Photographs (left to right): Bottle Brush, Florida; Trona Pinnacles, Trona, California; Convict Lake, California

Wampum Belt Archive

 

Delaware Land Belt

From Tehanetorens (1999)

Original - NMAI Cat. # 053151.000

Reproduction - Hamell (April 20 2010)

Original Size:

Length: 30.0 inches. Width: 4.5 inches. Rows: 15.

Reproduction:

Beaded Length: 27.25 inches. Width: 6.75. Length w/fringe: 47.25 inches.

Beads:

Rows: 160. Beads Wide: 15. Total Beads: 2,400.

Materials:

Warp: Leather. Weave: Artificial Sinew

Description:

This belt records the conditions under which the Lenni-Lenape or Delaware Nation ceded a certain tract of their territory to the white man, and that they retained the right to travel, hunt and fish on the lands parted with, the deign representing their trail to and fro over the territory sold.This belt belonged to William Penn and was the property of J. Merrick Head who in 1887 purchased the Penn estate known as Pennsylvania Castle at Portland, England. This belt was sold at auction July 12th, 1916 by Christie of London and purchased from the buyer at that sale by Mrs. Thea Heye and presented by Harmon W. Hendricks.Acquired for the institution by Harmon W. Hendricks in 1916, formerly property of William Penn's descendants. London UK.See Delaware_4 Cross Belt.

An interesting record on the importance of wampum belts to be given to the Delaware was recorded by Hagedorn (1988: p. 67):"Wampum's importance in Iroquois council protocol required the interpreter to be familiar with its uses and significance. Since his English employers relied on his expert advice when planning the delivery of speeches and responses during conferences, the interpreter had responsibility for choosing the appropriate wampum. If none of suitable type or value was available in the government's council bag, the interpreter had to procure it, usually by employing some Indian women to make the needed belts or strings (Thwaites.45 When the interpreter could not be present to make the selection himself, he sent his advice in writing to the governor or his representatives.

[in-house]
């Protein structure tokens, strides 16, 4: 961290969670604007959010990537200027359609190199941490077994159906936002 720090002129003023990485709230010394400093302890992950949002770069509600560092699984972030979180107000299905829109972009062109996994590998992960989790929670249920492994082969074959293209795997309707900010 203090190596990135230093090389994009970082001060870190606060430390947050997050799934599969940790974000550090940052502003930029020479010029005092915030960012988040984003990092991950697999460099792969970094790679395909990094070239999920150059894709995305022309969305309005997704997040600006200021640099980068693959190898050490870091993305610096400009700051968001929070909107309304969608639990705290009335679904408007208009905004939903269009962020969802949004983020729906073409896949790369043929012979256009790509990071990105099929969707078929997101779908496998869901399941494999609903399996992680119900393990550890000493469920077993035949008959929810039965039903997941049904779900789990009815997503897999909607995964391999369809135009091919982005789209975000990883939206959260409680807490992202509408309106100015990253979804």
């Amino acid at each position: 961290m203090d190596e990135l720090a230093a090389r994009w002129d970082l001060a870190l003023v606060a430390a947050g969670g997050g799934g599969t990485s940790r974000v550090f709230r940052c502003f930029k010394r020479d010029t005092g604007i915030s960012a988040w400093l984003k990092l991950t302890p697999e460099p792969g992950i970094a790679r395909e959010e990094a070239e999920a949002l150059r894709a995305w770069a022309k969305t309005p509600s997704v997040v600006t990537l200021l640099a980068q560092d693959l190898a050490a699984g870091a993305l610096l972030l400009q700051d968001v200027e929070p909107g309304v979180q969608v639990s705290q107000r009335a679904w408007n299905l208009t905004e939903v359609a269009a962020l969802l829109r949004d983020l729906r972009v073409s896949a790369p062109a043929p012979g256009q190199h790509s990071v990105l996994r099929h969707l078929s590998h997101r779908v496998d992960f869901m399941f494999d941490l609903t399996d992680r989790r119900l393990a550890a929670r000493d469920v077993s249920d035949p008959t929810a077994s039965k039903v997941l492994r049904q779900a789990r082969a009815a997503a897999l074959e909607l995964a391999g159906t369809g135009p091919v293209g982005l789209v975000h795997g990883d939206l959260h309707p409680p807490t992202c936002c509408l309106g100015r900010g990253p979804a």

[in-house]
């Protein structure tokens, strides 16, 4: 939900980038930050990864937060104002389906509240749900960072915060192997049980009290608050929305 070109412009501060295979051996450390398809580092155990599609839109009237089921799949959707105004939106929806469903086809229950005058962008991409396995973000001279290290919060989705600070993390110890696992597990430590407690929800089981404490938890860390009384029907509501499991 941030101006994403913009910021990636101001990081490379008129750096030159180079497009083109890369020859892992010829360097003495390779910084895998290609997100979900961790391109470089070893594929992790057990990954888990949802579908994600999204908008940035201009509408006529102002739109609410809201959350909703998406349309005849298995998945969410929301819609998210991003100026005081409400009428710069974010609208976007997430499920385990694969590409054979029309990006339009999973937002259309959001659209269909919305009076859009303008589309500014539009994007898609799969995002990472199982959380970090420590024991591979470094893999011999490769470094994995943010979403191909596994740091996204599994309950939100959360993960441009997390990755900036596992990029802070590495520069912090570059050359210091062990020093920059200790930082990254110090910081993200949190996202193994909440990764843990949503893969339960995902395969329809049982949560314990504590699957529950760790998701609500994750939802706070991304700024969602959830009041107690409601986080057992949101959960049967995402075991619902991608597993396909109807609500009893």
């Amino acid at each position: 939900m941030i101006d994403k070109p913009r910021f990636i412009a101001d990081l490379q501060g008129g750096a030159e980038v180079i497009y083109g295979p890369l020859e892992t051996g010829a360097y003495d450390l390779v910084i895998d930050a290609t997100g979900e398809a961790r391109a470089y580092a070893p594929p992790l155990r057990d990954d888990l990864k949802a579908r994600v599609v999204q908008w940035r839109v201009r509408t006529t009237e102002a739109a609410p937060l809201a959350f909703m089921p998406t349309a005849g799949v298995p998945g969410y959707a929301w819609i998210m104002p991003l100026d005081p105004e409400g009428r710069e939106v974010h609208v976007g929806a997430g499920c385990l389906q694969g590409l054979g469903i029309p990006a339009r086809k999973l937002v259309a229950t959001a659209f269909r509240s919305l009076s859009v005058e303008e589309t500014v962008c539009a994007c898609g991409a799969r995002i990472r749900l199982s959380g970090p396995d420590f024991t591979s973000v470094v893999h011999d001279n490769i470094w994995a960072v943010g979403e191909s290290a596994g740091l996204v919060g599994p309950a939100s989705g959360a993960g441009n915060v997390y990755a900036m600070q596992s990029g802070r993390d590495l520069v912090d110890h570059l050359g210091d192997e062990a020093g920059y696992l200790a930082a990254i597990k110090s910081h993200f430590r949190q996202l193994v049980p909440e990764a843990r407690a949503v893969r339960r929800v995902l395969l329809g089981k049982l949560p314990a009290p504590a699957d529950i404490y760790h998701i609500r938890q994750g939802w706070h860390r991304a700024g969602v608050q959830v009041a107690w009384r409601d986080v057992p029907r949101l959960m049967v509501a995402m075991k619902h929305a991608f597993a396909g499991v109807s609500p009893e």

Conrad Weiser, for example, wrote to Governor Hamilton in September of 1754 regarding a forthcoming council: 'The Wampums are marked and your Honour will easily see to what Article they belong. The largest Belt of the Delawares is of very great Consequence and Importance, and ought to be answered in a very solemn manner by your Honour and the Council, including the House of Representatives, with a much larger Belt and a moving Speech."

Weiser went on to assert that the Pennsylvania government' should give large Belts. The Wampums are cheap, and make, if worked into Belts and attended with proper Speeches, good impression." Although the interpreters might not have fully understood the meaning placed on wampum by the Indians, they certainly knew what was required to make effective, proper impressions during Indian- European conferences. This information proved invaluable to the English colonial governments."


Reference:

Hagedorn, N. L. 1988. A Friend to go between Them: The Interpreter as Cultural Broker during Anglo-Iroquois Councils, 1740-70. Ethnohistory, Vol. 35, No. 1 (Winter), pp. 60-80.

National Museum of the American Indian .Tehanetorens. 1999. Wampum Belts of the Iroquois. Book Publishing Company, Summertown, TN.

Thwaites, R. G. 1995 (Reprint). Early Western Travels, 1748-1846. Ams Printing Inc.